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CEMENT AND CONCRETE WORKERS DIST. v. FRASCONE

September 24, 1999

CEMENT AND CONCRETE WORKERS DISTRICT COUNCIL WELFARE FUND, PENSION FUND, LEGAL SERVICES FUND AND ANNUITY FUND AND THOMAS MADERA, IN HIS FIDUCIARY CAPACITY AS ADMINISTRATOR OF THE CEMENT AND CONCRETE WORKERS DISTRICT COUNCIL WELFARE FUND, PENSION FUND, LEGAL SERVICES FUND AND ANNUITY FUND, AND CHARLES DOLCIMASCOLO, AS PRESIDENT OF THE CEMENT AND CONCRETE WORKERS DISTRICT COUNCIL, PLAINTIFFS,
v.
ANTHONY FRASCONE, CONTRACTORS CASUALTY AND SURETY COMPANY, TRATAROS CONSTRUCTION, INC., AND SEABOARD SURETY COMPANY, DEFENDANTS.



The opinion of the court was delivered by: Glasser, District Judge.

MEMORANDUM and ORDER

BACKGROUND

Plaintiffs are four pension and benefits funds (the "Funds") maintained on behalf of the members of the Cement and Concrete Workers District Council (the "Union"), together with Thomas Madera, in his fiduciary capacity as the administrator of those funds, and Charles Dolcimascolo, President of the Union. On November 12, 1997, plaintiffs brought suit to recover contributions to the Funds owed under collective bargaining agreements with Sovereign Building Corp., and Anthony Frascone, as principal of Sovereign (the "Agreements").*fn1

In their Complaint, Plaintiffs assert a claim against Frascone under Section 502(g)(2) of the Employee Retirement Income Security Act ("ERISA"), 29 U.S.C. § 1132(g)(2), for unpaid benefit contributions, plus statutory damages and interest, attorneys' fees, and costs.*fn2 (Complaint at ¶ 19.) Plaintiffs also assert a claim against Contractors Casualty and Surety Company ("CCSC") based on a surety bond issued by Contractors Casualty in favor of Sovereign in the amount of $10,000, insuring Sovereign's obligations to contribute to the Funds under the Agreements.*fn3 Finally, plaintiffs assert claims against Trataros Construction, Inc., and Seaboard Surety Company, based on the provisions of a surety bond issued by Seaboard, which will be discussed below. Trataros was the general contractor on a public improvement contract with the New York City Housing Authority for the rehabilitation of the Williamsburg Housing Project in Brooklyn, New York. Sovereign was a subcontractor with Trataros on that project, and it was for the purpose of fulfilling obligations under that subcontract that Sovereign entered into the Agreements (to which, however, neither Trataros nor Seaboard was a party).

Trataros and Seaboard advance several defenses. First, they argue that plaintiffs' claims against them are premised on a provision of the New York State Finance Law that is subject to preemption under ERISA. They also assert a lack of subject matter jurisdiction inasmuch as the ERISA-derived federal question in the case has either been defaulted (due to Frascone's failure to appear), or has been rendered moot (due to an anticipated settlement with Frascone's surety, CCSC).*fn4 Defendants argue further that even absent a finding of preemption, and assuming jurisdiction is retained, they have defenses based on the Union's breach of the Agreements, and the plaintiffs' failure to give timely notice of deficiencies accruing under the first of the Agreements.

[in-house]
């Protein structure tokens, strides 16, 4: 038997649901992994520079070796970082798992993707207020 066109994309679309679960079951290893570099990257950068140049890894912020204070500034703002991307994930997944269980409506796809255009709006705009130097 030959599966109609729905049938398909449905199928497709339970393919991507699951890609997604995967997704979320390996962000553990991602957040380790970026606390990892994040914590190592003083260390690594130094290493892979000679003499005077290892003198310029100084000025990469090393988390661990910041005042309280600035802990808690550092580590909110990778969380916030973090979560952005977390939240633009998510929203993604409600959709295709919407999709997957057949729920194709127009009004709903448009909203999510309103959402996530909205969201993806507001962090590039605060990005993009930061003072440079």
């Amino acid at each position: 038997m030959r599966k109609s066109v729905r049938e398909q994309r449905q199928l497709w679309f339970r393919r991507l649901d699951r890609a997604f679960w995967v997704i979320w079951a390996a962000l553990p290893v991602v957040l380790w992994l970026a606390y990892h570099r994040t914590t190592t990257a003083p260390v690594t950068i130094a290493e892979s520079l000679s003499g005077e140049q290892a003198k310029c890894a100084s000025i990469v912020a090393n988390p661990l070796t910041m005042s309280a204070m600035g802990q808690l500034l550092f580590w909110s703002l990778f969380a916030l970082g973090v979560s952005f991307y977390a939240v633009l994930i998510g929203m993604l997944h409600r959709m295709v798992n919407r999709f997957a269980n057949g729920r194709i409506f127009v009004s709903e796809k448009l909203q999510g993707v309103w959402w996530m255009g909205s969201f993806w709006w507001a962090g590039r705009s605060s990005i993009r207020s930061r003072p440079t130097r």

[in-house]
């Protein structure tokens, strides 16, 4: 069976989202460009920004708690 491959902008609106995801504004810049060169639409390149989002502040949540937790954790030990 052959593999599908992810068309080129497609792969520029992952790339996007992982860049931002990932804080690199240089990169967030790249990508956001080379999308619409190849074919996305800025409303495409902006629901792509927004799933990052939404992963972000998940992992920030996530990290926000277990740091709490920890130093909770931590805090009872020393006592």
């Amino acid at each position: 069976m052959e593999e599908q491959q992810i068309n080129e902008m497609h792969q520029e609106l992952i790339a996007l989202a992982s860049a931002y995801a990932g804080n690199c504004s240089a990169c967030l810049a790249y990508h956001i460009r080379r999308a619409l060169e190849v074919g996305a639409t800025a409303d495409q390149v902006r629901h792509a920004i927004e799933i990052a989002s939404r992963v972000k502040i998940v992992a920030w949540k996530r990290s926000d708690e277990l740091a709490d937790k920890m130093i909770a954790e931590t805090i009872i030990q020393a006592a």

Plaintiffs here move for summary judgment on their claims against Trataros and Seaboard.*fn5 Defendants Trataros and Seaboard cross-move for summary judgment dismissing plaintiffs' claims against them.

DISCUSSION

I. Threshold Questions of Law

A. ERISA Preemption

Plaintiffs cite two decisions by the Second Circuit, and one Memorandum and Order of this Court relying on those decisions, in support of the proposition that surety bond claims are not preempted by ERISA. See Bleiler v. Cristwood Const., Inc., 72 F.3d 13 (2d Cir. 1995); Greenblatt v. Delta Plumbing & Heating Corp., 68 F.3d 561 (2d Cir. 1995); Cement and Concrete Workers District Council Welfare Fund v. DeGaetano Const., Mem. and Order, CV-94-3604 (E.D.N.Y. Mar. 6, 1996) (Glasser, J.). Defendants rely primarily on three more recent Second Circuit decisions finding separate sections of the New York Lien Law preempted under ERISA, and urge this Court to extend the reasoning of those decisions to the provision of the New York State Finance Law that, they insist, is operative in this case. See EklecCo v. Iron Workers Locals 40, 361, & 417 Union Sec. Funds, 170 F.3d 353 (2d Cir. 1999); Plumbing Ind. Bd. v. E.W. Howell Co., 126 F.3d 61 (2d Cir. 1997); Romney v. Lin, 105 F.3d 806 (2d Cir.), cert. denied, 522 U.S. 906, 118 S.Ct. 263, 139 L.Ed.2d 189 (1997).

The parties present different theories of the legal basis for plaintiffs' claims against Trataros and Seaboard. As plaintiffs see it, those claims stem from the provisions of a 1993 surety bond (the "Bond"), issued by Seaboard in favor of the New York City Housing Authority, whereby Seaboard undertook to guarantee the payment of

  all lawful claims for wages and compensation for
  labor performed and services rendered by all persons
  engaged in the prosecution of the [Williamsburg
  Housing Project rehabilitation] . . . whether such
  persons be agents, servants or employees of the
  Principal [viz., Trataros] or of any such
  Subcontractor [to whom Work under this Contract is
  sublet].

(Plaintiffs' Rule 3(g) statement, attaching the Bond as Exhibit A thereto.) Plaintiffs also draw attention to the Bond's definition of proper claimants under the broad substantive provision just quoted: